Although the day began with the threat of rain that never materialized, more than 1400 people showed up at Silver River State Park today to join former Fla. Gov. and U.S. Sen. Bob Graham and other leaders of the Florida Conservation Coalition in a call to action to protect Florida’s water resources.
Eleanor K. Sommer
Participants at the Florida Conservation Coalition Forum, Silver River State Park near Ocala in Florida.
The day included talks, educational sessions, hikes to the river, and music by Whitey Markle and the Swamprooters. Participants also had the opportunity to learn about Florida’s springs and the Floridan aquifer from a contingent of nonprofit organizations that lined the edges of the big tent where speakers presented short talks, shared memories, and urged citizens to contact elected officials regarding Florida’s dwindling water supplies.
Eleanor K. Sommer
Former Fla. Gov. Bob Graham delivers the message about Florida's dwindling water resources.
Sen. Graham began the program by telling the audience about his family’s history in the state of Florida and his first memories of the springs. Florida’s environment, he said, is the state’s most important economic asset.
Speaker Charles Lee of the Florida Audubon Society asked the audience to identify the most wasteful use of water in the state. He then pulled out a square of turf grass to emphasize his point: unnecessary landscape irrigation.
Lee also talked about the decline of flow rates in Florida’s waterways using Silver River as an example. Since 2000, Lee told the audience, the flow rate of the Silver Springs, which feeds the Silver River, flow has dropped from 800 cubic feet per second to 250 cubic feet per second.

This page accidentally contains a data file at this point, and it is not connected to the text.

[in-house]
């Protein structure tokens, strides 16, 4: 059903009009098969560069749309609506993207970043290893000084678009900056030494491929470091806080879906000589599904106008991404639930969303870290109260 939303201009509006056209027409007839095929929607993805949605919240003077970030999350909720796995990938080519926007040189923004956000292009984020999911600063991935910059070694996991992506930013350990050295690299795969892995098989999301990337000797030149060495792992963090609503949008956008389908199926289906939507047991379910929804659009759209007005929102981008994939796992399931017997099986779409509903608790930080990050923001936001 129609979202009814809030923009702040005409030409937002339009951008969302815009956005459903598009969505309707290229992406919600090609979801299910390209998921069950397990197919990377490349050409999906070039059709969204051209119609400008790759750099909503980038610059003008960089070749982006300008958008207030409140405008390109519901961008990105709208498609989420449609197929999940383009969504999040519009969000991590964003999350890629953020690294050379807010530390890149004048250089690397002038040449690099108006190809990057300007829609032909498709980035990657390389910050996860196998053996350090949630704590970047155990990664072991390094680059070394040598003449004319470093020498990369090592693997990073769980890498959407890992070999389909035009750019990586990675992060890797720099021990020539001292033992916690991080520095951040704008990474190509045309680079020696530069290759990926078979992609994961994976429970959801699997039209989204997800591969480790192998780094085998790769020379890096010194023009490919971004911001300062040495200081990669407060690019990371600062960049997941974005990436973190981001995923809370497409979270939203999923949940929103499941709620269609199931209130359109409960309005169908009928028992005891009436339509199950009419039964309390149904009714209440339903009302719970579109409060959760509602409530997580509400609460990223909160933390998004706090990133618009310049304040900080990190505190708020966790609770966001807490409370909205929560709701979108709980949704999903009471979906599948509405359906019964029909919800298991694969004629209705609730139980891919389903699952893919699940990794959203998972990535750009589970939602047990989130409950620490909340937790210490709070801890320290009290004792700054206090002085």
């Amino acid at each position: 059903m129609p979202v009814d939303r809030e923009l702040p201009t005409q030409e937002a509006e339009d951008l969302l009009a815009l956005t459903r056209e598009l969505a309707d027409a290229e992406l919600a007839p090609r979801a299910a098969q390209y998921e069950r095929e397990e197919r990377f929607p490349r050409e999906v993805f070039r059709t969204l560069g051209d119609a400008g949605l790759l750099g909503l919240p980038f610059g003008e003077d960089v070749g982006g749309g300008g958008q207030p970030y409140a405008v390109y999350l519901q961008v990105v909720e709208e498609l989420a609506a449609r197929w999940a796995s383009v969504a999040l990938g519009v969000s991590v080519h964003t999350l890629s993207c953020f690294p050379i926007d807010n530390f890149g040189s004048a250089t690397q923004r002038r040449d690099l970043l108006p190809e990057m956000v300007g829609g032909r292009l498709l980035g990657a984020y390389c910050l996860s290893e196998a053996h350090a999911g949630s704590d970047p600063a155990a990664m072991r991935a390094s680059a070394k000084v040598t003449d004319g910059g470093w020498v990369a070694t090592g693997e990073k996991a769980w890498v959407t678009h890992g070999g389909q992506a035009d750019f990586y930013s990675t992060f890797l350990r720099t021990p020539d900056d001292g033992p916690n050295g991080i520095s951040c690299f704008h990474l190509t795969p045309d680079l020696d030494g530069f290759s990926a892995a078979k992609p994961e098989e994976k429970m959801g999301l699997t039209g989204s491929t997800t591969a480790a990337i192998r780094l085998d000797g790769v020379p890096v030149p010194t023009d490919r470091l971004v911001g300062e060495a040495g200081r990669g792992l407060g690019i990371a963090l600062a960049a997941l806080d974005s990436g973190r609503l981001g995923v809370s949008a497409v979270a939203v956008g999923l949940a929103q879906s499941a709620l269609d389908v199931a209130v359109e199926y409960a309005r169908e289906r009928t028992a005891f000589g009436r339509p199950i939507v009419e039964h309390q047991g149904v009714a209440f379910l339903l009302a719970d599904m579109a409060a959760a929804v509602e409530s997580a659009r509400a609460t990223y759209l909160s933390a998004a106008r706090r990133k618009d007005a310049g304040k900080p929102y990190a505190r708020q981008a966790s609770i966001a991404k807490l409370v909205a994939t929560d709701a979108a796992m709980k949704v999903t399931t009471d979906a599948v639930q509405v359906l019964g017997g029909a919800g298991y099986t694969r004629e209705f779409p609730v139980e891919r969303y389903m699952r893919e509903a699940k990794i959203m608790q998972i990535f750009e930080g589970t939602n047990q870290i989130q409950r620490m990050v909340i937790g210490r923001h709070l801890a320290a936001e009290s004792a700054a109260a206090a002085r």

If that rate continues he said, the springs could disappear within two to 12 years depending on whether you use aggressive or conservative measurements based on historical flow rates.
Lee also suggested that something is wrong with the rainfall calculations in the state. He said, for instance, that the Withlacoochee River has gone dry four times in the last 80 years: in 2001, 2005, 2009, and 2012, indicating rainfall has significantly changed in the last decade.
“Unfortunately, the water management districts are still plugging into their computer models that Florida is getting 60 inches of rainfall a year. Guess what? We’re not getting 60 inches a year,” he said.
The districts must calculate rainfall measurements and manage water accordingly, which Lee said will necessitate rolling back some existing consumptive use permits that are in existence now and failing to grant futures ones.
Lee admitted such action is a “tough call.” But he said “the reality is that the future of Florida’s economic growth is dependent on water resources.”